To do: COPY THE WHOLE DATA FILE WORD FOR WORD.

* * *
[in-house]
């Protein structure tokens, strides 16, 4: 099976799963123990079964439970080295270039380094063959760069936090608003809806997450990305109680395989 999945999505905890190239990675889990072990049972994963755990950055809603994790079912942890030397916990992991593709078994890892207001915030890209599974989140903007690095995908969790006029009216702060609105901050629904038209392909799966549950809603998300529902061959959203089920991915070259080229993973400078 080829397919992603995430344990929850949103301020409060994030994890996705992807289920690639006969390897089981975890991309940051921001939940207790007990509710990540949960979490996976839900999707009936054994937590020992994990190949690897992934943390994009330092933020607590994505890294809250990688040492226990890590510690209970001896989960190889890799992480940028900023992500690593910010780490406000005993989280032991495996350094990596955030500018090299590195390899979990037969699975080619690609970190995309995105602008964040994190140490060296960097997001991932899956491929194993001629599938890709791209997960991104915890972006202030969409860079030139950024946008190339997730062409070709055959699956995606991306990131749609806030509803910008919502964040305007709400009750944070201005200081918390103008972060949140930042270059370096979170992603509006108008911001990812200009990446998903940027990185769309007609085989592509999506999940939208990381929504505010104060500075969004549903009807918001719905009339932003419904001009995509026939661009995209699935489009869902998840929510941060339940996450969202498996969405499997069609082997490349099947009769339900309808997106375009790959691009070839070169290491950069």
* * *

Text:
[in-house]
């Protein structure tokens, strides 16, 4: 099976799963123990079964439970080295270039380094063959760069936090608003809806997450990305109680395989 999945999505905890190239990675889990072990049972994963755990950055809603994790079912942890030397916990992991593709078994890892207001915030890209599974989140903007690095995908969790006029009216702060609105901050629904038209392909799966549950809603998300529902061959959203089920991915070259080229993973400078 080829397919992603995430344990929850949103301020409060994030994890996705992807289920690639006969390897089981975890991309940051921001939940207790007990509710990540949960979490996976839900999707009936054994937590020992994990190949690897992934943390994009330092933020607590994505890294809250990688040492226990890590510690209970001896989960190889890799992480940028900023992500690593910010780490406000005993989280032991495996350094990596955030500018090299590195390899979990037969699975080619690609970190995309995105602008964040994190140490060296960097997001991932899956491929194993001629599938890709791209997960991104915890972006202030969409860079030139950024946008190339997730062409070709055959699956995606991306990131749609806030509803910008919502964040305007709400009750944070201005200081918390103008972060949140930042270059370096979170992603509006108008911001990812200009990446998903940027990185769309007609085989592509999506999940939208990381929504505010104060500075969004549903009807918001719905009339932003419904001009995509026939661009995209699935489009869902998840929510941060339940996450969202498996969405499997069609082997490349099947009769339900309808997106375009790959691009070839070169290491950069």